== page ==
If the U.S. Department of Transportation (DOT) has its way, big rigs will soon be traveling a little slower on our nation’s highways.
Late last month, the DOT issued a proposal requiring all trucks weighing over 26,000 pounds to be equipped with speed-limiting devices set to a predetermined maximum speed. What that speed might be has yet to be determined, but suggestions have ranged between 60 and 68 miles per hour. If the proposal passes, it will likely have a three-year implementation period; still, by 2020, over-the-road commerce may be moving a bit slower.
Understandably, there are arguments and organizations both for and against the proposal.
Who Is For It and Why
The American Trucking Association and the Trucking Alliance have both come out in favor of the proposal. This is what they say:
- It will make the highways safer. There are over 500,000 accidents involving trucks each year, resulting in more than 5,000 fatalities. Proponents say that reducing truck speed by just a small amount would significantly decrease the number of collisions. (North Carolina ranks among the states with the highest number of truck accidents.)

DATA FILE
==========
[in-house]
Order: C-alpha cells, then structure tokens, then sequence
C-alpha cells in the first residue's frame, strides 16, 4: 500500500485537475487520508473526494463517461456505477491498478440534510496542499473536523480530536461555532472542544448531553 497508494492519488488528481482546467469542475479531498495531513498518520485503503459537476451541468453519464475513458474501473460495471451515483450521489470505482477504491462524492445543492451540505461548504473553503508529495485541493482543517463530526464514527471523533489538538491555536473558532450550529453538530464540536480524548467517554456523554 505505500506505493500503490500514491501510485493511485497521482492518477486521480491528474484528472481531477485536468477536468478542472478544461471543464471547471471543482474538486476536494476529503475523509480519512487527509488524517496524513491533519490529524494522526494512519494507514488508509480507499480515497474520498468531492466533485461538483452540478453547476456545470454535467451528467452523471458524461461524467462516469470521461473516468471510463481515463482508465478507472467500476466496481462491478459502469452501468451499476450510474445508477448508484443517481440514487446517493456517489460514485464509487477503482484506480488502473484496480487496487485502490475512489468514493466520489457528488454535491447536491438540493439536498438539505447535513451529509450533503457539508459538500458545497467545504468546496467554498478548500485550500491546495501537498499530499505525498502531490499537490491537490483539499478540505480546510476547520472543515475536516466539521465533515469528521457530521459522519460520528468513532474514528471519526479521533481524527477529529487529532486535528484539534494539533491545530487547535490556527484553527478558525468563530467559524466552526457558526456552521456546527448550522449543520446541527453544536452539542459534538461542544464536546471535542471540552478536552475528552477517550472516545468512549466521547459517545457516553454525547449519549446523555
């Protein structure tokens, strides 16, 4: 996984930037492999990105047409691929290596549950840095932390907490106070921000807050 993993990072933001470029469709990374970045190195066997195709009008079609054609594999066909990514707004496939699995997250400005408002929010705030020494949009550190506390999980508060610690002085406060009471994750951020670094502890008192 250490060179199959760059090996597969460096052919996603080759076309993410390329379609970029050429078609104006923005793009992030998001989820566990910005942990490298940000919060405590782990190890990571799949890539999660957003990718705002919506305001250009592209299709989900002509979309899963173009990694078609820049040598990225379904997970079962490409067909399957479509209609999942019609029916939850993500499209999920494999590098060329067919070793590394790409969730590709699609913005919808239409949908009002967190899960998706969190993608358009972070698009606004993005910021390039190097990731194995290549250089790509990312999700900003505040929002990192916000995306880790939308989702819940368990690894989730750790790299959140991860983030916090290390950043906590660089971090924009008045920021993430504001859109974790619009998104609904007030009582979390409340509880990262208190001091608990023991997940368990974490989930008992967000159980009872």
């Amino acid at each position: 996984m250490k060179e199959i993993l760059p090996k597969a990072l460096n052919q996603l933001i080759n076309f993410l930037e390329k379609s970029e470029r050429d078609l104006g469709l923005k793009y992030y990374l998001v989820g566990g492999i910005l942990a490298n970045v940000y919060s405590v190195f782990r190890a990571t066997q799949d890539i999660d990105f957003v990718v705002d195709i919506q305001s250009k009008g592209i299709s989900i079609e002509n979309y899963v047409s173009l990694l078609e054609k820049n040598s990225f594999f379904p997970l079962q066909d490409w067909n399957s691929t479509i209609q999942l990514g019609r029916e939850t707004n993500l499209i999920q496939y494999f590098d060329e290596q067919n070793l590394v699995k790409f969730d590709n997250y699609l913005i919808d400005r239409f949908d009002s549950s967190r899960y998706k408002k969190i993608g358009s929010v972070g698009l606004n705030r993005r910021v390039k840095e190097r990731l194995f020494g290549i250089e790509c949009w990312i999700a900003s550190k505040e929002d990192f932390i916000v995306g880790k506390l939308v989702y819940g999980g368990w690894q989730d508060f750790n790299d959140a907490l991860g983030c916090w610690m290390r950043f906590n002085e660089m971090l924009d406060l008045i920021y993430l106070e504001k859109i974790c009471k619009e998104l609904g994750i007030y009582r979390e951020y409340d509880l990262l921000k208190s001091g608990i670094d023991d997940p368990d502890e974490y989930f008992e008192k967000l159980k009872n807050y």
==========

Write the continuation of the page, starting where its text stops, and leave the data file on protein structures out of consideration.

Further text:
- It will save on fuel. Reducing truck speed will save up to $1 billion in fuel costs annually.
- It will improve equipment lifespan. High speeds create more wear and tear on trucks, and reduced speeds will extend equipment life.
- Truck tires are not designed for speeds over 75 mph. Exceeding this speed causes tires to fail and blow out, causing serious danger for both the truck and nearby vehicles.
Who Is Against It and Why
The Owner-Operator Independent Owners Association (OOIDA) is opposed to the proposal, stating that speed limitations would actually make highways more dangerous.
“Highways are safest when all vehicles travel at the same relative speed,” observed OOIDA Executive Vice President Todd Spencer. Often, the safest way out of a potentially dangerous situation on the road is to accelerate and put the danger in the rear-view mirror. Restricting speed is taking control out of the hands of the driver, which makes things less safe, not more.
Time Will Tell
After the proposal is published in the Federal Register, the DOT will entertain public input and comments for 60 days before a final decision is made.